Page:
Small amounts of toxins can impact the health of an Arctic bird, says waterfowl biologist.
Predation. Extreme loss of habitat. Disease. These are all factors shown to have immediate, negative, impacts on waterfowl populations. But what about the little, less obvious things that undermine our health and well-being?
Jennifer Provencher explores this question in her research article, Implications of mercury and lead concentrations on breeding physiology and phenology in an Arctic bird.
Now a Post-Doctoral Fellow in Northern Research at Acadia University, Provencher completed this research as a PhD candidate at Carleton University.
Looking at the impact chemicals have on the health of waterfowl isn’t new. “What we can do in the lab is great—but it’s limited,” says Provencher, noting you can’t fully understand the impact contaminants have on a population unless you study them in the wild.
So that’s exactly what she did.
Provencher spent two field seasons (2013 and 2014) collecting blood samples and monitoring the health of common eiders on Mittivik Island, in northern Hudson Bay. Common eiders migrate to this community each spring, from waters off Greenland and Newfoundland.
As eiders landed at nesting grounds on Mittivik Island, researchers captured them in flight nets.
Dressed in Arctic camouflage, Provencher and a team recovered the ducks from the nets. They collected the first of two blood samples from female common eiders within three minutes. This sample allows researchers to measure the bird’s corticosterone (stress hormone) and immunoglobulin Y (antibody) levels.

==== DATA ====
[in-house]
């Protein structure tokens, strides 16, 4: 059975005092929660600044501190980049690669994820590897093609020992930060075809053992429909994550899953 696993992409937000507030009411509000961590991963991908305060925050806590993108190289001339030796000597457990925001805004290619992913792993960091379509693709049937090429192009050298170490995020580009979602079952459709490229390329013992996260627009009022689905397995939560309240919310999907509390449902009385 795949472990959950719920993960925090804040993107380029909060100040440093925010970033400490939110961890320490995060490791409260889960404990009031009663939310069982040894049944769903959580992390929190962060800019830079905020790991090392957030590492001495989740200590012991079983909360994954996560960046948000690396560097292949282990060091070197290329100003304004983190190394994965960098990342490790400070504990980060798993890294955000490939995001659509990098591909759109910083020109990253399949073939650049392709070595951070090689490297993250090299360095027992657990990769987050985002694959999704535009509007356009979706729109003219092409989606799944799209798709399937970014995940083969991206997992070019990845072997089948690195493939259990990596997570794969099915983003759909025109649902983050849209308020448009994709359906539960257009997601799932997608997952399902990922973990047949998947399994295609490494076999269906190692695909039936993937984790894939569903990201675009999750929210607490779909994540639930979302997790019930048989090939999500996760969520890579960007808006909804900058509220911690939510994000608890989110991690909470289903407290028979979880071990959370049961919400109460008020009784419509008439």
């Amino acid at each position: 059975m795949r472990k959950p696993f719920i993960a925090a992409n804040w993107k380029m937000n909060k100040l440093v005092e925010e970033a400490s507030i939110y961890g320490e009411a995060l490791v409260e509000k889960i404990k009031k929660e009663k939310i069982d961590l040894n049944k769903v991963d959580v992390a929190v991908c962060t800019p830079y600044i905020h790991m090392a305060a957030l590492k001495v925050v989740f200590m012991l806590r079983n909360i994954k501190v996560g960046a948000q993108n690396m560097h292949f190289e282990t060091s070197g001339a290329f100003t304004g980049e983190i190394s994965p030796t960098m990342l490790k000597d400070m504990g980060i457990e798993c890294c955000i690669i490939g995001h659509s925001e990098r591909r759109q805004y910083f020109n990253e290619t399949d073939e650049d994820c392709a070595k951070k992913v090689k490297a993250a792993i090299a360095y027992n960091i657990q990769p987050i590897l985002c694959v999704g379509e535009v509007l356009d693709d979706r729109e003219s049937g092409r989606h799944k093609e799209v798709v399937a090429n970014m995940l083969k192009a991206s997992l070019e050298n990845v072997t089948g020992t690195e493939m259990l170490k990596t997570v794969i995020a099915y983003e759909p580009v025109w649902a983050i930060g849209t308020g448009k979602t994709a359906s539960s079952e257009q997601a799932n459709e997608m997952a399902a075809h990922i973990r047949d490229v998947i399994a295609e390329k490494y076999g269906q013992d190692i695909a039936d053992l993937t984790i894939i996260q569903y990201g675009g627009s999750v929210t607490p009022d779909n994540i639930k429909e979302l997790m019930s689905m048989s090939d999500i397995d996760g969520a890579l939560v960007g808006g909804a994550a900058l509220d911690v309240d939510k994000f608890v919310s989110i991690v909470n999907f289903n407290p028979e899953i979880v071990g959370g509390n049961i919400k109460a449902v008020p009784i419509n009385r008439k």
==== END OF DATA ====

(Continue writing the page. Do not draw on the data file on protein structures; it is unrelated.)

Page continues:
“It’s important to collect that sample quickly, otherwise what we collect will show how stressed we’ve made the birds,” says Provencher.
From there, the researchers took the ducks to a temporary banding station where they were measured, weighed, banded and marked with temporary nasal tags. The researchers then took a second blood sample from each bird’s jugular vein for contaminants analysis, before they released them. “It’s quite the process,” says Provencher.
After gathering information from 190 common eider hens over two field seasons, Provencher took her data back to the lab to begin analysis. By looking for variations in the data, she discovered that even small amounts of lead and mercury impact the health and reproductive success of common eider hens.
“Lead had the biggest impact,” says Provencher.
Common eiders carrying small amounts of lead in their systems (below toxic levels) arrived later and often in poor condition to the breeding grounds. “Arrival date and condition are tightly connected to reproductive success,” says Provencher.
Previous lab research indicates high levels of lead contamination can impact a duck’s ability to fight disease and cause oxidative stress (when there’s too many potentially harmful free radicals in the system). This causes decreased energy and difficulty foraging.
Provencher hypothesizes birds in the wild, that are faced with environmental stressors (moult, predation), are less equipped to manage even trace levels of this toxin.
How did the lead get into the eiders’ bodies in the first place? “In a population, birds are probably exposed to a variety of sources,” says Provencher.